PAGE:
Term of office. The members of the Board of Examiners of Plumbers shall hold office for the term of two (2) years and until their successors are duly appointed and take office.
Every person engaged in the business of a master plumber in the borough shall appear in person at the office of the Board of Health and register his name and place of business, and in case of removal, shall give immediate notice to said Board. Every person so registered as a master plumber shall make and execute to the borough a bond in the sum of five hundred dollars ($500.) and two hundred fifty dollars ($250.) to the Board of Health, with sufficient security, to be approved by said Board of Health and renewed annually, conditioned upon the faithful and proper performance, in accordance with the ordinances, rules and regulations of said Board of Health, by said plumber of all the plumbing work, both inside and outside buildings, done by him within the borough, and no persons shall engage in business or do work as a master plumber within the borough until such bond shall be filed with and approved by said Board of Health between the first and thirty-first days of January.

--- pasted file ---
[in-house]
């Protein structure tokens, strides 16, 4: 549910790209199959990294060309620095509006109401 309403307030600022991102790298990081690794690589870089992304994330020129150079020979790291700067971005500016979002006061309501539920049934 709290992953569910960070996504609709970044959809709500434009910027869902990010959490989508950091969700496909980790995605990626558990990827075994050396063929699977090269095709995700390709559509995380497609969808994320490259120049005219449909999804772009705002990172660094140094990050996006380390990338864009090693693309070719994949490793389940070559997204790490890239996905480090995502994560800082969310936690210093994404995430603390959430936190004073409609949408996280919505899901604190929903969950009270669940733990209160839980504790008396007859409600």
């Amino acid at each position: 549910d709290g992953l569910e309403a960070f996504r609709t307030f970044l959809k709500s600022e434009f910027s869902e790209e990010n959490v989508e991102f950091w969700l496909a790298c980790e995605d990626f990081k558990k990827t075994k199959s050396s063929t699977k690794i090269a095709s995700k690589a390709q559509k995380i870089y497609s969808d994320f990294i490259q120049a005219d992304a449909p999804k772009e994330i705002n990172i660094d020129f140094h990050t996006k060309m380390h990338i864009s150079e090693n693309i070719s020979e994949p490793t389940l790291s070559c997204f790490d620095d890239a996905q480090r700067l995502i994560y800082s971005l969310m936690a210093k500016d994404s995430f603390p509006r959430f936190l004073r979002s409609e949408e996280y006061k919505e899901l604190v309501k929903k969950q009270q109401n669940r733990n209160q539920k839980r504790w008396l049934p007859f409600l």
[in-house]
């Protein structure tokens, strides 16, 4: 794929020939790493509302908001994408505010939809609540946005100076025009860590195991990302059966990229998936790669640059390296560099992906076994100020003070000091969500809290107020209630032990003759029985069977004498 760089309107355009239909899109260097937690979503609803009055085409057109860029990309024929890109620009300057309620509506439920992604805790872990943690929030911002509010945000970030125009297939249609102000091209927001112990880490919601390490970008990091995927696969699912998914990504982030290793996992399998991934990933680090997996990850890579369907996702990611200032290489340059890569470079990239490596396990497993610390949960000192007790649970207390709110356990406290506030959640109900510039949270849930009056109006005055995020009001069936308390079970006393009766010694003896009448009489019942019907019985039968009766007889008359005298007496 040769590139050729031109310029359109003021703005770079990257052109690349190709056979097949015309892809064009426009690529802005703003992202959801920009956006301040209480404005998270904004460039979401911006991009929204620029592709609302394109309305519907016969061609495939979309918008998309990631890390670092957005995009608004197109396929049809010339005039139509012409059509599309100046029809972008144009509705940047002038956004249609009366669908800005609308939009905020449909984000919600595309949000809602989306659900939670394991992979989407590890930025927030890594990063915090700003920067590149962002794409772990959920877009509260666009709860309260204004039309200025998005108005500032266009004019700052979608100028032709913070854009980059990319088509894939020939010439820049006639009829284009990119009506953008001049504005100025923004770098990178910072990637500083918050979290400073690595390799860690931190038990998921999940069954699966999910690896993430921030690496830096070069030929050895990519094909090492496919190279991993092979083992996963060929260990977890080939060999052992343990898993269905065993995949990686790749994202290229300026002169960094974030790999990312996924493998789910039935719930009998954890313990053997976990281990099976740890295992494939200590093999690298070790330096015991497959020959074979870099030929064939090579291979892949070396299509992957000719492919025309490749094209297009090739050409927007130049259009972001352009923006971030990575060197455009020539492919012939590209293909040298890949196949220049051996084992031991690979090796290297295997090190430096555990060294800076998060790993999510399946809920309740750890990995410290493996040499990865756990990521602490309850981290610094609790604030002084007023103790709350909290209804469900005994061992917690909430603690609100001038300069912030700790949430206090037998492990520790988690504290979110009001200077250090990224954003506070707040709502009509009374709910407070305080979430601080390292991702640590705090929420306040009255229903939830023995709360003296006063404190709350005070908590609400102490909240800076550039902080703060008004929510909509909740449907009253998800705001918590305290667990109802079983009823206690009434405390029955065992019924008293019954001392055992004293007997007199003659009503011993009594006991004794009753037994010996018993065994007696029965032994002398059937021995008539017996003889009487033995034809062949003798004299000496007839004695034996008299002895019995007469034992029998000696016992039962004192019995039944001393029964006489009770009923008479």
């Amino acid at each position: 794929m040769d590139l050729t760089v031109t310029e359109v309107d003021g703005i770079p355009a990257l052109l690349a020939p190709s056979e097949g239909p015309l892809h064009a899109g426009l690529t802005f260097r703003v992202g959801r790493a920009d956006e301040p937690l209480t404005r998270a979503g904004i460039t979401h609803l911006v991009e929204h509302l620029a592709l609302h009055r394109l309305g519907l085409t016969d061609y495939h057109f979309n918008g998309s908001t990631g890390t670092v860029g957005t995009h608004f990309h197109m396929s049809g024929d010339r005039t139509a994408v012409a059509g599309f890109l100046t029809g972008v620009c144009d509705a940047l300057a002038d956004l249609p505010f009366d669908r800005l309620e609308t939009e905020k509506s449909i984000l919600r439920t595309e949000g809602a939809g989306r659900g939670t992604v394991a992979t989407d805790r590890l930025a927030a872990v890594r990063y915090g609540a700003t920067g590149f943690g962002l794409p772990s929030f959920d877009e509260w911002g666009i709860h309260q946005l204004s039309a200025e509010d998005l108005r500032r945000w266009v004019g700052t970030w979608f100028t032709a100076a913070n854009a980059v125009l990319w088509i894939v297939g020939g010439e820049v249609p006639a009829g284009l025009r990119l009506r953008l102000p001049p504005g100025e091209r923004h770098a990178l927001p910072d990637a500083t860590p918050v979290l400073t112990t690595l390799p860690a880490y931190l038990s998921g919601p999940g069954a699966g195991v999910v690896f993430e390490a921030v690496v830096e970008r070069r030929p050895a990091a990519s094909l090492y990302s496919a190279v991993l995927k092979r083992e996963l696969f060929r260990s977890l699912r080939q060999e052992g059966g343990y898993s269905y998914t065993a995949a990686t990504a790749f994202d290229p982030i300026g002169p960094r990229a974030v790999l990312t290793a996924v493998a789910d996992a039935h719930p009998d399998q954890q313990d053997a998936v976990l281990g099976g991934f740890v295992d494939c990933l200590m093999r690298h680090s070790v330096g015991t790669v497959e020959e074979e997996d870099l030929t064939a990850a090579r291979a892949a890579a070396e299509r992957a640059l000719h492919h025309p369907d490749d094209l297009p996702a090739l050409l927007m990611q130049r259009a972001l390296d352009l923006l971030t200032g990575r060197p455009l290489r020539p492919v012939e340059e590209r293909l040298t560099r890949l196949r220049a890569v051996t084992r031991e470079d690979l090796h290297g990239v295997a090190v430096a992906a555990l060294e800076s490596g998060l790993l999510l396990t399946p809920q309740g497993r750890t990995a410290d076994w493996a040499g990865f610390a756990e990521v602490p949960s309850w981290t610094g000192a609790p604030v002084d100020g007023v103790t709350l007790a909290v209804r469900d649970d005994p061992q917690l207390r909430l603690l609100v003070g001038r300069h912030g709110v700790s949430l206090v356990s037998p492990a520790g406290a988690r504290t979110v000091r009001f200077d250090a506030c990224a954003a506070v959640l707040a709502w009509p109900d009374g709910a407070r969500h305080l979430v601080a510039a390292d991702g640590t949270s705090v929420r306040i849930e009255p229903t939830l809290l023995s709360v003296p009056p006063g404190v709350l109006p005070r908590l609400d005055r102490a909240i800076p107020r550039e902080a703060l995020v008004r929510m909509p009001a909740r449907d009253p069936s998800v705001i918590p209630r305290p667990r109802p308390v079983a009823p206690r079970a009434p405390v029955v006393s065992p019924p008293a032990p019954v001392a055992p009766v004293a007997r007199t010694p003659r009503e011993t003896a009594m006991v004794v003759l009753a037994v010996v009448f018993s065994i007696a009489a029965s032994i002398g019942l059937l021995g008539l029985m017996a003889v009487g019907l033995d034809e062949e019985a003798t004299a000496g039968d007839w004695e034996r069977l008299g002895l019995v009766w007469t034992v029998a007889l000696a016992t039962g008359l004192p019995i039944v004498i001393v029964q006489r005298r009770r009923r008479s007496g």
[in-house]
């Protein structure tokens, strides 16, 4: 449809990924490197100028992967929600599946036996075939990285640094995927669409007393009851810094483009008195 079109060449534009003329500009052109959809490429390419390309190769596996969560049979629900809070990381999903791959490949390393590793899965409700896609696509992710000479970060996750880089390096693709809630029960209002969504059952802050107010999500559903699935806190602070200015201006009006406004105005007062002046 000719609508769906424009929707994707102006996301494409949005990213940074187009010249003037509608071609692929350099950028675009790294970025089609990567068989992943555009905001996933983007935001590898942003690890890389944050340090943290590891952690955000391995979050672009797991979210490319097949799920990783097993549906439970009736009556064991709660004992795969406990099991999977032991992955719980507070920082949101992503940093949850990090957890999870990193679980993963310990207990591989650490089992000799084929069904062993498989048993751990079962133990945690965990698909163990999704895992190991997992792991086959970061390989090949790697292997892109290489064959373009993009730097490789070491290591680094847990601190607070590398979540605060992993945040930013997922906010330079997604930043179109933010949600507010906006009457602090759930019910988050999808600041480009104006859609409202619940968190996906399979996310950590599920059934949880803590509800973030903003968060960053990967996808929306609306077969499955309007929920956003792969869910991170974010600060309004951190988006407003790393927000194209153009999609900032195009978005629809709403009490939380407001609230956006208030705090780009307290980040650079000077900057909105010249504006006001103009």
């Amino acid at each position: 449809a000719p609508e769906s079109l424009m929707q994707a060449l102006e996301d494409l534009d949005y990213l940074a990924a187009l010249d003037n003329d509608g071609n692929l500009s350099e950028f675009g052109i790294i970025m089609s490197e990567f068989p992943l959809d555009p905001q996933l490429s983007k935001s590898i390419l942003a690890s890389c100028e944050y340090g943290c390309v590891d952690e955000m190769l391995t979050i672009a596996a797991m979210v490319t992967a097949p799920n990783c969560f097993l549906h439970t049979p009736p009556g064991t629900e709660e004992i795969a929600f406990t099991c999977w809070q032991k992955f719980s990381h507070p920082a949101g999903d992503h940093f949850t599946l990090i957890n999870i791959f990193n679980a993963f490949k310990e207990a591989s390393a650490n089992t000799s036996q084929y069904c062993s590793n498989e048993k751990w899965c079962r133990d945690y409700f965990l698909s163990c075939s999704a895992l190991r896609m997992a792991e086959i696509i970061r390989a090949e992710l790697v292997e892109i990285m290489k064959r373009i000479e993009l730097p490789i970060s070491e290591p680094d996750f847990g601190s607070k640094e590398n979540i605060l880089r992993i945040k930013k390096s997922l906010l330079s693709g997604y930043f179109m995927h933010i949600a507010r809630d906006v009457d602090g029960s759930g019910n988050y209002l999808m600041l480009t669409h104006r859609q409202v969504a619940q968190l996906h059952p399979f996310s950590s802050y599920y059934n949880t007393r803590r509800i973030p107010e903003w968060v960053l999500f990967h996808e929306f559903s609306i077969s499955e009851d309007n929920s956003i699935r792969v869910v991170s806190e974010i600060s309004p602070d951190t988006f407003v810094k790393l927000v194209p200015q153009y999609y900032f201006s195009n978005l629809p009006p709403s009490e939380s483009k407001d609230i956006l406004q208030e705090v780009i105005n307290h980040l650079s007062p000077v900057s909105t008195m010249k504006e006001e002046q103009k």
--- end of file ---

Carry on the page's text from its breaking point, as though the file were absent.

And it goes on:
A reexamination will not be necessary for registration or renewal of license unless a licensed master plumber shall fail to file the bond or fail to make application for reregistration at the given time. The sum of ten dollars ($10.) shall be paid by the master plumber to the Board of Health upon filing of bond and for renewal of license. The failure upon the part of a master plumber to make application for the first or final inspection or the violation of any of the rules of the Board of Health as to the construction of plumbing work and the failure to correct faults after notification shall be deemed sufficient cause to have his license suspended for such length of time as the Board may deem proper. No master plumber shall construct or alter any system of plumbing during the period of his suspension.
In the event a formerly licensed master plumber has failed to renew his bond and license and desires to become again a licensed master plumber, the Board of Health shall, upon a written application, grant reinstatement upon the payment of one hundred dollars ($100.), the original certificate fee, and waive examination, at the option of the Board.